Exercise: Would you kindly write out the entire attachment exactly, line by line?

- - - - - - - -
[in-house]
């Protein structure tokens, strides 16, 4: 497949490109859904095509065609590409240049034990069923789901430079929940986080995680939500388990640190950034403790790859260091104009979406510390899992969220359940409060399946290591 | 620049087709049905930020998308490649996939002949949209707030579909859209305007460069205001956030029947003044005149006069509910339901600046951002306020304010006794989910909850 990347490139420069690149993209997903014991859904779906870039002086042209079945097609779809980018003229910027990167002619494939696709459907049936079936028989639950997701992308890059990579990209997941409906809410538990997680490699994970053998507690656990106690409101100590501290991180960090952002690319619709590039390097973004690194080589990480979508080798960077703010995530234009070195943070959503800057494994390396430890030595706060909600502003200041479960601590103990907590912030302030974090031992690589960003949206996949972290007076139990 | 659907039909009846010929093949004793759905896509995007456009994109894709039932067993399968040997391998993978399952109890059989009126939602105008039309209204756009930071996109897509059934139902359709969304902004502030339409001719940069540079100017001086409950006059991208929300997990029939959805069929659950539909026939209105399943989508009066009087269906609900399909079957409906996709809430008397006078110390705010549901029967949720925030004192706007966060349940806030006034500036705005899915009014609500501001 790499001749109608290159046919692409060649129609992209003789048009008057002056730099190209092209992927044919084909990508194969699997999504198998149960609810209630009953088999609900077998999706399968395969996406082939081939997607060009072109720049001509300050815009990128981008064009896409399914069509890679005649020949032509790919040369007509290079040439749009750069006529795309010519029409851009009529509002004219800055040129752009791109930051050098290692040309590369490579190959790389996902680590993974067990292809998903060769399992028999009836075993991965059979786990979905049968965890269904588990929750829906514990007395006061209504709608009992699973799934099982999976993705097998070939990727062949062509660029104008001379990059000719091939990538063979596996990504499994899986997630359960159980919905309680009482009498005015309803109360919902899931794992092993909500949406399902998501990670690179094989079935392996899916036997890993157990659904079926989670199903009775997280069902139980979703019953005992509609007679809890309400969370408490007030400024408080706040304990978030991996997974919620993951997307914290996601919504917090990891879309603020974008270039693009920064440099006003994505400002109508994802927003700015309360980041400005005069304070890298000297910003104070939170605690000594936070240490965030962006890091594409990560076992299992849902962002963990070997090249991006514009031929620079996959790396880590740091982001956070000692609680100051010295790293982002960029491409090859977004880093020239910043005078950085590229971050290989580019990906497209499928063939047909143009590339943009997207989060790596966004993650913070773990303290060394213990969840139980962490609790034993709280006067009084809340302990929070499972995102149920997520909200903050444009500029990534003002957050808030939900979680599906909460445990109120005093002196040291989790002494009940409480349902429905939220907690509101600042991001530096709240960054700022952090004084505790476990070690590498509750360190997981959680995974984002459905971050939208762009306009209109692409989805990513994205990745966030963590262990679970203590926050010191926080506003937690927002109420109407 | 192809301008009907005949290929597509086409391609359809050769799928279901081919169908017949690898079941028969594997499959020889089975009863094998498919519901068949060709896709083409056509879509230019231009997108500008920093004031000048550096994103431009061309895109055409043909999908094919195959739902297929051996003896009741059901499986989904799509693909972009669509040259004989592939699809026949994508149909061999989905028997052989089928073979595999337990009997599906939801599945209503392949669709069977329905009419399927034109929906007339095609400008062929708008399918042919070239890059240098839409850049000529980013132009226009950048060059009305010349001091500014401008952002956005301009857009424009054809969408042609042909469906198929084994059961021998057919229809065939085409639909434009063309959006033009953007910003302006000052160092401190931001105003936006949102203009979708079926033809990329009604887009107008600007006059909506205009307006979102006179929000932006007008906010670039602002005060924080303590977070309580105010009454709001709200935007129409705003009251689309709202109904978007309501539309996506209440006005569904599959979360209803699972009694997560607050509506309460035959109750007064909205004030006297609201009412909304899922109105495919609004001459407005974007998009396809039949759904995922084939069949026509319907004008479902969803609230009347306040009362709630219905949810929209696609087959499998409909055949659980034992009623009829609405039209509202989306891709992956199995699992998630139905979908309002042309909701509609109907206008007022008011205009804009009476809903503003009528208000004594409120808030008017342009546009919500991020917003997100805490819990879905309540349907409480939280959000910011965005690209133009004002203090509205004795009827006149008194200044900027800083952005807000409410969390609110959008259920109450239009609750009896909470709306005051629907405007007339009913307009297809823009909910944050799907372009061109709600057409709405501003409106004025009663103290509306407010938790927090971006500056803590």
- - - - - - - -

[in-house]
């Protein structure tokens, strides 16, 4: 497949490109859904095509065609590409240049034990069923789901430079929940986080995680939500388990640190950034403790790859260091104009979406510390899992969220359940409060399946290591 | 620049087709049905930020998308490649996939002949949209707030579909859209305007460069205001956030029947003044005149006069509910339901600046951002306020304010006794989910909850 990347490139420069690149993209997903014991859904779906870039002086042209079945097609779809980018003229910027990167002619494939696709459907049936079936028989639950997701992308890059990579990209997941409906809410538990997680490699994970053998507690656990106690409101100590501290991180960090952002690319619709590039390097973004690194080589990480979508080798960077703010995530234009070195943070959503800057494994390396430890030595706060909600502003200041479960601590103990907590912030302030974090031992690589960003949206996949972290007076139990 | 659907039909009846010929093949004793759905896509995007456009994109894709039932067993399968040997391998993978399952109890059989009126939602105008039309209204756009930071996109897509059934139902359709969304902004502030339409001719940069540079100017001086409950006059991208929300997990029939959805069929659950539909026939209105399943989508009066009087269906609900399909079957409906996709809430008397006078110390705010549901029967949720925030004192706007966060349940806030006034500036705005899915009014609500501001 790499001749109608290159046919692409060649129609992209003789048009008057002056730099190209092209992927044919084909990508194969699997999504198998149960609810209630009953088999609900077998999706399968395969996406082939081939997607060009072109720049001509300050815009990128981008064009896409399914069509890679005649020949032509790919040369007509290079040439749009750069006529795309010519029409851009009529509002004219800055040129752009791109930051050098290692040309590369490579190959790389996902680590993974067990292809998903060769399992028999009836075993991965059979786990979905049968965890269904588990929750829906514990007395006061209504709608009992699973799934099982999976993705097998070939990727062949062509660029104008001379990059000719091939990538063979596996990504499994899986997630359960159980919905309680009482009498005015309803109360919902899931794992092993909500949406399902998501990670690179094989079935392996899916036997890993157990659904079926989670199903009775997280069902139980979703019953005992509609007679809890309400969370408490007030400024408080706040304990978030991996997974919620993951997307914290996601919504917090990891879309603020974008270039693009920064440099006003994505400002109508994802927003700015309360980041400005005069304070890298000297910003104070939170605690000594936070240490965030962006890091594409990560076992299992849902962002963990070997090249991006514009031929620079996959790396880590740091982001956070000692609680100051010295790293982002960029491409090859977004880093020239910043005078950085590229971050290989580019990906497209499928063939047909143009590339943009997207989060790596966004993650913070773990303290060394213990969840139980962490609790034993709280006067009084809340302990929070499972995102149920997520909200903050444009500029990534003002957050808030939900979680599906909460445990109120005093002196040291989790002494009940409480349902429905939220907690509101600042991001530096709240960054700022952090004084505790476990070690590498509750360190997981959680995974984002459905971050939208762009306009209109692409989805990513994205990745966030963590262990679970203590926050010191926080506003937690927002109420109407 | 192809301008009907005949290929597509086409391609359809050769799928279901081919169908017949690898079941028969594997499959020889089975009863094998498919519901068949060709896709083409056509879509230019231009997108500008920093004031000048550096994103431009061309895109055409043909999908094919195959739902297929051996003896009741059901499986989904799509693909972009669509040259004989592939699809026949994508149909061999989905028997052989089928073979595999337990009997599906939801599945209503392949669709069977329905009419399927034109929906007339095609400008062929708008399918042919070239890059240098839409850049000529980013132009226009950048060059009305010349001091500014401008952002956005301009857009424009054809969408042609042909469906198929084994059961021998057919229809065939085409639909434009063309959006033009953007910003302006000052160092401190931001105003936006949102203009979708079926033809990329009604887009107008600007006059909506205009307006979102006179929000932006007008906010670039602002005060924080303590977070309580105010009454709001709200935007129409705003009251689309709202109904978007309501539309996506209440006005569904599959979360209803699972009694997560607050509506309460035959109750007064909205004030006297609201009412909304899922109105495919609004001459407005974007998009396809039949759904995922084939069949026509319907004008479902969803609230009347306040009362709630219905949810929209696609087959499998409909055949659980034992009623009829609405039209509202989306891709992956199995699992998630139905979908309002042309909701509609109907206008007022008011205009804009009476809903503003009528208000004594409120808030008017342009546009919500991020917003997100805490819990879905309540349907409480939280959000910011965005690209133009004002203090509205004795009827006149008194200044900027800083952005807000409410969390609110959008259920109450239009609750009896909470709306005051629907405007007339009913307009297809823009909910944050799907372009061109709600057409709405501003409106004025009663103290509306407010938790927090971006500056803590």